In 1991, Juan moved to New Jersey to join his parents Richard and Dixie who had started a Christian outreach organization to people suffering from homelessness called New York City Relief. Tracy joined him in New Jersey and they were married in 1992. After working some entry level jobs there for a year, they moved to California to find jobs in youth ministry.

They finally found a job as youth pastors at New Life Church in Redwood City, CA and led The Blast youth group there for the next 3 ½ years. It was during that time that Juan led a youth mission team to Tijuana, Mexico and was so dramatically impacted that he would go on to do missions in many other countries over his lifetime including Colombia, Uganda, Ethiopia, Finland, England, Wales, Ireland, Scotland, Haiti and the Philippines. During that stint Juan also started an outreach band called Echoplex that performed all over the bay area. 

The most important thing to happen during their years in northern California was the birth of his daughters River and Hailey, who he adored.

In 1998, Juan and Tracy moved to work as youth pastors at The Gathering Place church in Hackettstown, New Jersey. There they led the U-Turn youth group and started a youth club with regular concerts and a skatepark. During ten years of youth ministry, Juan and Tracy ran many camps and retreats and took many youth around the world doing missions. During this season, their sons Corban and Connor were born. 

In 2002, Juan was asked to join the staff at New York City Relief as an urban missionary. He and Tracy joined up and moved to Elizabeth, New Jersey to start East Coast School of Urban Ministry. They also started CityTribe Church in the garage of the base at NYCR and went on to help plant three other churches in Paterson and Elizabeth. Three of the churches catered to the poor and houseless while The Noise Hip Hop Church ministered to and through hip hop culture.

Juan went on to serve as Director of Communications at NYCR and in 2010 he was asked to take the role of President/CEO. He worked there for over 20 years and was happy to help grow the impact of NYCR to bring help and hope to friends living on the streets. One of his favorite parts was connecting the body of Christ to people challenged with homelessness and watching God’s presence manifest in the encounter.  Juan loved speaking at churches and conferences to tell the story of God’s heart for the poor while challenging the church at large to come meet Jesus through the least, the last and the lost.

Juan wrote multiple books while at NYCR including God’s Beggars, The Street Bible, Provoked and Imagine If You Were Homeless. He wrote countless articles for magazines, newspapers and his own blog. Juan recorded multiple podcasts including his favorite, 36 Questions, with his wife Tracy.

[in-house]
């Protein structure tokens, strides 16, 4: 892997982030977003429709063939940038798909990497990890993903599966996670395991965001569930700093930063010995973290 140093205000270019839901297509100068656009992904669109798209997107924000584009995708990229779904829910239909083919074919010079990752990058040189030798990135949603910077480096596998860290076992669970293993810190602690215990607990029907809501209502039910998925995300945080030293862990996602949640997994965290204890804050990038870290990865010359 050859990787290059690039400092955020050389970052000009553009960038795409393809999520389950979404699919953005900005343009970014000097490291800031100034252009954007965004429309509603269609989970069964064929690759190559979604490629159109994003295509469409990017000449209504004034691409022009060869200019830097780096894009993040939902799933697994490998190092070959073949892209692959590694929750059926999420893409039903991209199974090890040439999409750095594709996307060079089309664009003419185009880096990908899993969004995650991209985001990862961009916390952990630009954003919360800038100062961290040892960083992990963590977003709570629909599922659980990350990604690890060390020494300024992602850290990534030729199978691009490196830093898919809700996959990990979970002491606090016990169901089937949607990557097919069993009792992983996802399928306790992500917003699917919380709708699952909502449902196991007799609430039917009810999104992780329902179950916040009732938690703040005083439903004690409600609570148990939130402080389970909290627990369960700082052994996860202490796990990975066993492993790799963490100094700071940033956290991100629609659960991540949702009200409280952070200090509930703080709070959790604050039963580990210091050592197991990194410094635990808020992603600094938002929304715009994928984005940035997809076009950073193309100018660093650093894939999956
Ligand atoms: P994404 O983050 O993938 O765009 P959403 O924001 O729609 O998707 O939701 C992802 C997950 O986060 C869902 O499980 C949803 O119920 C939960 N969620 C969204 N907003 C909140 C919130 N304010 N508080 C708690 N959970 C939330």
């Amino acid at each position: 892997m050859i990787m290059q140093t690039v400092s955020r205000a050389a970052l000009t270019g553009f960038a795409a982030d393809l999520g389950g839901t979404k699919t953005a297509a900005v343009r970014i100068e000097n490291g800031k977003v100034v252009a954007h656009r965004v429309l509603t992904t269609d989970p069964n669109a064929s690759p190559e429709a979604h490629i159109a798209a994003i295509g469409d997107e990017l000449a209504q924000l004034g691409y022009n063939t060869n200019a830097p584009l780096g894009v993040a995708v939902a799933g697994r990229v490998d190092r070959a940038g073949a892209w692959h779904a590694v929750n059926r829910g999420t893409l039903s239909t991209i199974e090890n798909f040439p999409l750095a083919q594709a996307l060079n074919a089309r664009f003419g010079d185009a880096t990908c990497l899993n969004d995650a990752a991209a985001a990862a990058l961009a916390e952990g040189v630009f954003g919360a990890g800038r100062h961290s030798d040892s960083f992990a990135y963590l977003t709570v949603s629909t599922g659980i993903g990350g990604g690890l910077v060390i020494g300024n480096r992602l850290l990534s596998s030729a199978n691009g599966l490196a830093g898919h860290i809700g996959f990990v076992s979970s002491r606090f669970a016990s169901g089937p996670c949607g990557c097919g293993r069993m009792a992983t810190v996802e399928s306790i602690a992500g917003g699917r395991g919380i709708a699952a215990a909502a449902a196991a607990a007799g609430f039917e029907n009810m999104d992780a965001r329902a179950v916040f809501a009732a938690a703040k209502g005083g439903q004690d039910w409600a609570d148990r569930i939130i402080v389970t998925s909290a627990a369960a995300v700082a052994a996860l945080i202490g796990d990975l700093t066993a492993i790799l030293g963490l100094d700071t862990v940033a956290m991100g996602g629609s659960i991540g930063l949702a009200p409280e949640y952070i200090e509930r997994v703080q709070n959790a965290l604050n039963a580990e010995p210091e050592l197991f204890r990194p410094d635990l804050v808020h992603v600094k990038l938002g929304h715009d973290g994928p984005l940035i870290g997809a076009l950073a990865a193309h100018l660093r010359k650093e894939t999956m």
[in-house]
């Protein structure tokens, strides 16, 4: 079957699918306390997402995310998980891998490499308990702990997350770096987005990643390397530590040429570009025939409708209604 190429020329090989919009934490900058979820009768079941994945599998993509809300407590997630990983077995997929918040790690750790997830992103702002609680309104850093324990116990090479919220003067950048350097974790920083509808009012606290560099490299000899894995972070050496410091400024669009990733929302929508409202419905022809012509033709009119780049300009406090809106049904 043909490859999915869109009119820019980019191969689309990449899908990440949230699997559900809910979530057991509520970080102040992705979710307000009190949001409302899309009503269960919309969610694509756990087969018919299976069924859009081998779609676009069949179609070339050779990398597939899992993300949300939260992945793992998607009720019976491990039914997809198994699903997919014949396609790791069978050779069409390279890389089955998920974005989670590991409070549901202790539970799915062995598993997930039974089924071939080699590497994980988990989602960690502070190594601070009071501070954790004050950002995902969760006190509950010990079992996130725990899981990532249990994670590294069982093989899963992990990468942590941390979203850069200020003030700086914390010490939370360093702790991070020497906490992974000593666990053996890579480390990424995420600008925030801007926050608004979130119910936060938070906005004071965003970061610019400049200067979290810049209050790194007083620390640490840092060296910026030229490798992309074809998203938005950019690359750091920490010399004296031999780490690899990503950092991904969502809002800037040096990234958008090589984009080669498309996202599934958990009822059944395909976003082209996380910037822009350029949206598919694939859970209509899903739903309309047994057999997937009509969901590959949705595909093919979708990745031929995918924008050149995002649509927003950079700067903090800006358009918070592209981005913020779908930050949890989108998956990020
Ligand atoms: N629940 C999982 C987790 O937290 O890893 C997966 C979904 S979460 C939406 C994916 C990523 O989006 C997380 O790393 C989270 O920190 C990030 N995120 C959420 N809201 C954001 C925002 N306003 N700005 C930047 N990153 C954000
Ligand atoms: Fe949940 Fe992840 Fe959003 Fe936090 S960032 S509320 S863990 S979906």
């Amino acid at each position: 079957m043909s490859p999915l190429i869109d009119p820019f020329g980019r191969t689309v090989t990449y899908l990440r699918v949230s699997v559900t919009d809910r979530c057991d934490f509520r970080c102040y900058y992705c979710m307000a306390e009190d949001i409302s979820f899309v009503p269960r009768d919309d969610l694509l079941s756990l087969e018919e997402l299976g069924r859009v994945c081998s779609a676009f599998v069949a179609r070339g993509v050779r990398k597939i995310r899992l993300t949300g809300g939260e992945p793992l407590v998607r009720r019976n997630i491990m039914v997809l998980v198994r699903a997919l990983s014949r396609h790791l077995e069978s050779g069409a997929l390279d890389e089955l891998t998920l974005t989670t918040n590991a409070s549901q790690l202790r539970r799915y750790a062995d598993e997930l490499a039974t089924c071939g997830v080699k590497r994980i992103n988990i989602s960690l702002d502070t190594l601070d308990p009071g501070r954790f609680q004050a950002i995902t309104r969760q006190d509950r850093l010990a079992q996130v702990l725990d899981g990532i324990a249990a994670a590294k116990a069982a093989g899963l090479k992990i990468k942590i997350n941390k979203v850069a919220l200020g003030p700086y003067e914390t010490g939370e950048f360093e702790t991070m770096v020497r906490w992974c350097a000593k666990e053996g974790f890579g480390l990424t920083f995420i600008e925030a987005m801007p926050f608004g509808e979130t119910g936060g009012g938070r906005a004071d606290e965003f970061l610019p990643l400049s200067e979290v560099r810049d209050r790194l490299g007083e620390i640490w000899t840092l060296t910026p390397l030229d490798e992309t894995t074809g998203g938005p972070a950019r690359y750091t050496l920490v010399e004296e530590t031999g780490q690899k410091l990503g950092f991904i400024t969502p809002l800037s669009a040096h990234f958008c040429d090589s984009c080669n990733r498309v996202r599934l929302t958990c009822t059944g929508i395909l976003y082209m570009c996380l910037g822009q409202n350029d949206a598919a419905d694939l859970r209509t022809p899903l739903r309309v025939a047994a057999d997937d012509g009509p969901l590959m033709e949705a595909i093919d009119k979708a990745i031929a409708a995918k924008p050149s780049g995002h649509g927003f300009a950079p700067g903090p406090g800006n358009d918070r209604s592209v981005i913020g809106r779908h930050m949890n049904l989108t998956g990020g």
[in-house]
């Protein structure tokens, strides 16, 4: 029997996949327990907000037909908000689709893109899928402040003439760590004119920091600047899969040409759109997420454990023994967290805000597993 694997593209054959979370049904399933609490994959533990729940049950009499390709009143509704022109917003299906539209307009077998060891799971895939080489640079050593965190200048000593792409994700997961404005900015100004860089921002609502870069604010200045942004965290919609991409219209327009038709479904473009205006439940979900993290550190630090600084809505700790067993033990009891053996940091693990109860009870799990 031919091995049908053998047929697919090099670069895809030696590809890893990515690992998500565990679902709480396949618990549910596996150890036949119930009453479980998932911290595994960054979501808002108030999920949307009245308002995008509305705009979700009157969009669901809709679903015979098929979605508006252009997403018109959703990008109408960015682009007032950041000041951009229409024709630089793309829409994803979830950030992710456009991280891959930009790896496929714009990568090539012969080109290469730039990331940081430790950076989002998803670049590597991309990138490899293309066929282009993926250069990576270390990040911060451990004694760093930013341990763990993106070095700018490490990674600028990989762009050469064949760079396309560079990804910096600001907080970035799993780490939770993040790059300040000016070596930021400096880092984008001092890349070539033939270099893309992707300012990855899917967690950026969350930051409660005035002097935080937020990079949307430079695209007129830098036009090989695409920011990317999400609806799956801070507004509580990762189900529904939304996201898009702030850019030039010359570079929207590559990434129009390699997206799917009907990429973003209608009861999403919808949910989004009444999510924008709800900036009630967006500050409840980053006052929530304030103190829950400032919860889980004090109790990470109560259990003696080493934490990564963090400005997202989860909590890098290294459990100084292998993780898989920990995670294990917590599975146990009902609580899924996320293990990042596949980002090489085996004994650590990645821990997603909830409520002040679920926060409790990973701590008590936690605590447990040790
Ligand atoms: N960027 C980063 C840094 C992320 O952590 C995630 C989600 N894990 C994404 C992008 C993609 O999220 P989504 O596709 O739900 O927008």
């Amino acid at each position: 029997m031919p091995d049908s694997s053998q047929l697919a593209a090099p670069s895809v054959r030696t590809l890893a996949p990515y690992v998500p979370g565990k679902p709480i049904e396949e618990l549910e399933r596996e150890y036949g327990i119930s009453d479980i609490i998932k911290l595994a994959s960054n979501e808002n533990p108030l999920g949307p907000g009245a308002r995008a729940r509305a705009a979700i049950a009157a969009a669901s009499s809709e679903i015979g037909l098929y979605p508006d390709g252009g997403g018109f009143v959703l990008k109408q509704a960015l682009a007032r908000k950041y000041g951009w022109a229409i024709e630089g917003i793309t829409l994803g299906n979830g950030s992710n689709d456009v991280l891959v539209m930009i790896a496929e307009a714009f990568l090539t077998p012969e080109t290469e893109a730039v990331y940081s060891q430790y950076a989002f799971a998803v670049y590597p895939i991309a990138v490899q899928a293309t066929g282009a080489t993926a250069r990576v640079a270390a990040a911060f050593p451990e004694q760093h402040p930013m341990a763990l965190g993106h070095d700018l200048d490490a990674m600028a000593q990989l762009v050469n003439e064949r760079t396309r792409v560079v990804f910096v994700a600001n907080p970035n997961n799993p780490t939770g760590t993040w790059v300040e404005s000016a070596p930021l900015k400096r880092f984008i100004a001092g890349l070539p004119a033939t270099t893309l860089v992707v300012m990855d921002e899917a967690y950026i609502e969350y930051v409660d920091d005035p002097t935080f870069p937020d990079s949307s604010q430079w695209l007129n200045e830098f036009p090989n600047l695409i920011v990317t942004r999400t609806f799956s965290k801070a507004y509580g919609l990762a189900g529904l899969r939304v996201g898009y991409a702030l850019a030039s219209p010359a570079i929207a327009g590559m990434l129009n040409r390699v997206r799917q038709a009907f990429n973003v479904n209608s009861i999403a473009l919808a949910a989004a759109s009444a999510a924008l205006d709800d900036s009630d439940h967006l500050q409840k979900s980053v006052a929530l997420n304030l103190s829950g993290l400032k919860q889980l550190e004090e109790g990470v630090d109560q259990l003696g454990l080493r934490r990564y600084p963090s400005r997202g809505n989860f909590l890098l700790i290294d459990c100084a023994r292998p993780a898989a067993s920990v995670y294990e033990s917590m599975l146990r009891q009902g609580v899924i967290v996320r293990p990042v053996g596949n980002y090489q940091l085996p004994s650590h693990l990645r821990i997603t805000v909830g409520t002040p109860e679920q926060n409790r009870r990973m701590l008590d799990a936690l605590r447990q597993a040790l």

The most meaningful part of Juan’s life was his love affair with his wife Tracy and the joy of being with his children River, Hailey, Corban and Connor. Juan fulfilled his dream of starting a family band with his children and of taking each to do missions trips together. Being close to Tracy and his four children was his greatest treasure.

Juan believed that the measure of a man’s life was how he loved others and he made it his life’s goal to grow in that regard. He wishes to be remembered as someone who loved Christ above all and endeavored to live out the truth of the Word of God which he consumed ravenously and regularly. 

Most people are made out to be angels at their funerals, but Juan was no angel. He had plenty of character flaws and weaknesses like everyone else, so don’t bother putting him up on a pedestal. If you knew every dumb thing he ever did, you would feel a lot better about yourself.

If Juan accomplished anything of significance in life, he would chalk it all up to grace. He always said that this scripture summed up his life,

“Remember, dear brothers and sisters, that few of you were wise in the world’s eyes or powerful or wealthy when God called you. Instead, God chose things the world considers foolish in order to shame those who think they are wise. And he chose things that are powerless to shame those who are powerful. God chose things despised by the world, things counted as nothing at all, and used them to bring to nothing what the world considers important. As a result, no one can ever boast in the presence of God.” 1 Corinthians‬ ‭1:26-29‬ ‭NLT‬‭‭

If you are reading this obituary and are unsure of what the meaning of life is or where you will spend eternity when your life is over, he wishes that you would allow God to fill your life with purpose, meaning and joy by entering into a relationship with Jesus. To Juan, Jesus was everything.

I will close with this verse which sums his life and death all up, “And I trust that my life will bring honor to Christ, whether I live or die. For to me, living means living for Christ, and dying is even better.” ‭‭Philippians‬ ‭1:20-21‬ ‭NLT‬‬